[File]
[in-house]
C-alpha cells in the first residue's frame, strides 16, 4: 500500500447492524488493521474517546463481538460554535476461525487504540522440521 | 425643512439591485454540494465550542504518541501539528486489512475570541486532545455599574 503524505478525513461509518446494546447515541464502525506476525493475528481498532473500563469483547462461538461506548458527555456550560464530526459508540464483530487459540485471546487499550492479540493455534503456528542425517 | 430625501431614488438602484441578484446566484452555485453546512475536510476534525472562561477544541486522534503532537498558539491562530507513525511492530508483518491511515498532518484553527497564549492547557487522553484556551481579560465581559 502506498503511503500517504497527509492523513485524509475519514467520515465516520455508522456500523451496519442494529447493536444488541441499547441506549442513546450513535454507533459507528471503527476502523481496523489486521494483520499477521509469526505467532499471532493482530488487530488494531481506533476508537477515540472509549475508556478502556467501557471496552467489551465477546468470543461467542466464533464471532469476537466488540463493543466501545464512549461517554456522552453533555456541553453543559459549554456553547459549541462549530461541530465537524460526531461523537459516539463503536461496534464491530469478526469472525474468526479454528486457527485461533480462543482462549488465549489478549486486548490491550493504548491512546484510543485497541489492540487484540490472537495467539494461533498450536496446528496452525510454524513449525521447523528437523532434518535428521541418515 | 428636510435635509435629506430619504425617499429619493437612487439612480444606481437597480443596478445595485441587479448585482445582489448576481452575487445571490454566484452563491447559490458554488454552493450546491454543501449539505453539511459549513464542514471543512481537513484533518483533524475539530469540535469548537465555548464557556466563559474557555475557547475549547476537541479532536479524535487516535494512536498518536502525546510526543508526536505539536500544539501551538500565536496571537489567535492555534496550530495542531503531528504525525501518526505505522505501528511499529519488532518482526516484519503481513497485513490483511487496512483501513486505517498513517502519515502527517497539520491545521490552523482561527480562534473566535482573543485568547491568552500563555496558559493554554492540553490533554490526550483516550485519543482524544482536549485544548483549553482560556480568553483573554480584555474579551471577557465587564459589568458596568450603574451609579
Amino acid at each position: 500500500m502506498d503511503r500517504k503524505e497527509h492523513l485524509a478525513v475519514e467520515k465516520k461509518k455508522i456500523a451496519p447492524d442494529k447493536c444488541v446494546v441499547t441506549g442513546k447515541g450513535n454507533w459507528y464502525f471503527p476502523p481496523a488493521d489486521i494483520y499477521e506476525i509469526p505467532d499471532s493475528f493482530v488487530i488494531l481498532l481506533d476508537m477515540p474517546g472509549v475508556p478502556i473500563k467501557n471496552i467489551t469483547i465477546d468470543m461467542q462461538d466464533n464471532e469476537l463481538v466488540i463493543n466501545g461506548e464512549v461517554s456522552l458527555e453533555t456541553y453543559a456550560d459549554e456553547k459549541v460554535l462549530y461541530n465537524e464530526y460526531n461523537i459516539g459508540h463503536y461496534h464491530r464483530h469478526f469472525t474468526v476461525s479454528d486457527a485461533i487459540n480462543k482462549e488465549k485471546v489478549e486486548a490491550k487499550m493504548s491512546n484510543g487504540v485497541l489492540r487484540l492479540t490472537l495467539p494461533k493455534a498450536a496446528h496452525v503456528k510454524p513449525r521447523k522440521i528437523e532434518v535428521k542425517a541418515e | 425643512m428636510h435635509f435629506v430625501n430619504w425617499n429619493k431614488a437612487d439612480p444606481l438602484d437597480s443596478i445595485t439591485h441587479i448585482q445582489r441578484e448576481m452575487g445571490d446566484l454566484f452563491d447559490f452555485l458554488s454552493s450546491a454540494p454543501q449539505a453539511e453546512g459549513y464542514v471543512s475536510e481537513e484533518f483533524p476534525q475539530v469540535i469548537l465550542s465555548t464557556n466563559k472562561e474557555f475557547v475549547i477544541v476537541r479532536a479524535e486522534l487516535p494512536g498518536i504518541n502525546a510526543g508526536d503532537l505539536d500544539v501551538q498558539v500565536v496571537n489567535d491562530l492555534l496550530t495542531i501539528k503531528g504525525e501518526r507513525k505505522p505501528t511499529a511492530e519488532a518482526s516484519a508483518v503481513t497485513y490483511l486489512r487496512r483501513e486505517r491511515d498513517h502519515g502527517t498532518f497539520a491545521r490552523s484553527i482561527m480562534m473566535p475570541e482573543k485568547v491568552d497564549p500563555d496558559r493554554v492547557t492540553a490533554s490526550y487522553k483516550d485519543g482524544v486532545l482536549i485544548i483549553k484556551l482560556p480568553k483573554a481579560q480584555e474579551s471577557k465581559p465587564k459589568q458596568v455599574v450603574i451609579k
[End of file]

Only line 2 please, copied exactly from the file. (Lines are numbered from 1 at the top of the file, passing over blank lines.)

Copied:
C-alpha cells in the first residue's frame, strides 16, 4: 500500500447492524488493521474517546463481538460554535476461525487504540522440521 | 425643512439591485454540494465550542504518541501539528486489512475570541486532545455599574 503524505478525513461509518446494546447515541464502525506476525493475528481498532473500563469483547462461538461506548458527555456550560464530526459508540464483530487459540485471546487499550492479540493455534503456528542425517 | 430625501431614488438602484441578484446566484452555485453546512475536510476534525472562561477544541486522534503532537498558539491562530507513525511492530508483518491511515498532518484553527497564549492547557487522553484556551481579560465581559 502506498503511503500517504497527509492523513485524509475519514467520515465516520455508522456500523451496519442494529447493536444488541441499547441506549442513546450513535454507533459507528471503527476502523481496523489486521494483520499477521509469526505467532499471532493482530488487530488494531481506533476508537477515540472509549475508556478502556467501557471496552467489551465477546468470543461467542466464533464471532469476537466488540463493543466501545464512549461517554456522552453533555456541553453543559459549554456553547459549541462549530461541530465537524460526531461523537459516539463503536461496534464491530469478526469472525474468526479454528486457527485461533480462543482462549488465549489478549486486548490491550493504548491512546484510543485497541489492540487484540490472537495467539494461533498450536496446528496452525510454524513449525521447523528437523532434518535428521541418515 | 428636510435635509435629506430619504425617499429619493437612487439612480444606481437597480443596478445595485441587479448585482445582489448576481452575487445571490454566484452563491447559490458554488454552493450546491454543501449539505453539511459549513464542514471543512481537513484533518483533524475539530469540535469548537465555548464557556466563559474557555475557547475549547476537541479532536479524535487516535494512536498518536502525546510526543508526536505539536500544539501551538500565536496571537489567535492555534496550530495542531503531528504525525501518526505505522505501528511499529519488532518482526516484519503481513497485513490483511487496512483501513486505517498513517502519515502527517497539520491545521490552523482561527480562534473566535482573543485568547491568552500563555496558559493554554492540553490533554490526550483516550485519543482524544482536549485544548483549553482560556480568553483573554480584555474579551471577557465587564459589568458596568450603574451609579